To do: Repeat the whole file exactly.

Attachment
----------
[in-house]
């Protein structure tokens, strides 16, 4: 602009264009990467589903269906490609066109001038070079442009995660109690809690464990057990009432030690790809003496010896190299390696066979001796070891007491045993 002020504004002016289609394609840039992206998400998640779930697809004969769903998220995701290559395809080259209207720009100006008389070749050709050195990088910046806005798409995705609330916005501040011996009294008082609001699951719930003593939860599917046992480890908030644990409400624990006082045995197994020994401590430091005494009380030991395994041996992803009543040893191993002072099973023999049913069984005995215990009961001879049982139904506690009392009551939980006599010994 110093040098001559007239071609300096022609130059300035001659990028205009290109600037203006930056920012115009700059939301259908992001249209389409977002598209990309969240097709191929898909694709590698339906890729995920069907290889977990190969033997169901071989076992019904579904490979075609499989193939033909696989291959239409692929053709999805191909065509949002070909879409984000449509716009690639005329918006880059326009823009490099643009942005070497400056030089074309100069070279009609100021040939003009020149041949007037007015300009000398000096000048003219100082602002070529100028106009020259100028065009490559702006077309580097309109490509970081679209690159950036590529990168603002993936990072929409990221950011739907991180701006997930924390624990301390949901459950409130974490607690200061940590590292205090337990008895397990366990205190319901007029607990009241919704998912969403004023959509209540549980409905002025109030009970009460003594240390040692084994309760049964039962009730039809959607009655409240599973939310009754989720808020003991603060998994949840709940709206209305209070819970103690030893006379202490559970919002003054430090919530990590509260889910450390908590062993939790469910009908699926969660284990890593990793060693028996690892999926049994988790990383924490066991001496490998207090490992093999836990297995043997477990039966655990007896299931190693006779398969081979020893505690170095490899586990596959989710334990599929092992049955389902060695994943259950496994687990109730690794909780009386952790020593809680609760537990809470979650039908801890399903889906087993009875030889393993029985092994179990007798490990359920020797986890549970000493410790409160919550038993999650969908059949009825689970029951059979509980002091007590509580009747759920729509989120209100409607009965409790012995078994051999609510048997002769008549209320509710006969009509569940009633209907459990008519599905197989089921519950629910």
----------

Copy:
[in-house]
């Protein structure tokens, strides 16, 4: 602009264009990467589903269906490609066109001038070079442009995660109690809690464990057990009432030690790809003496010896190299390696066979001796070891007491045993 002020504004002016289609394609840039992206998400998640779930697809004969769903998220995701290559395809080259209207720009100006008389070749050709050195990088910046806005798409995705609330916005501040011996009294008082609001699951719930003593939860599917046992480890908030644990409400624990006082045995197994020994401590430091005494009380030991395994041996992803009543040893191993002072099973023999049913069984005995215990009961001879049982139904506690009392009551939980006599010994 110093040098001559007239071609300096022609130059300035001659990028205009290109600037203006930056920012115009700059939301259908992001249209389409977002598209990309969240097709191929898909694709590698339906890729995920069907290889977990190969033997169901071989076992019904579904490979075609499989193939033909696989291959239409692929053709999805191909065509949002070909879409984000449509716009690639005329918006880059326009823009490099643009942005070497400056030089074309100069070279009609100021040939003009020149041949007037007015300009000398000096000048003219100082602002070529100028106009020259100028065009490559702006077309580097309109490509970081679209690159950036590529990168603002993936990072929409990221950011739907991180701006997930924390624990301390949901459950409130974490607690200061940590590292205090337990008895397990366990205190319901007029607990009241919704998912969403004023959509209540549980409905002025109030009970009460003594240390040692084994309760049964039962009730039809959607009655409240599973939310009754989720808020003991603060998994949840709940709206209305209070819970103690030893006379202490559970919002003054430090919530990590509260889910450390908590062993939790469910009908699926969660284990890593990793060693028996690892999926049994988790990383924490066991001496490998207090490992093999836990297995043997477990039966655990007896299931190693006779398969081979020893505690170095490899586990596959989710334990599929092992049955389902060695994943259950496994687990109730690794909780009386952790020593809680609760537990809470979650039908801890399903889906087993009875030889393993029985092994179990007798490990359920020797986890549970000493410790409160919550038993999650969908059949009825689970029951059979509980002091007590509580009747759920729509989120209100409607009965409790012995078994051999609510048997002769008549209320509710006969009509569940009633209907459990008519599905197989089921519950629910």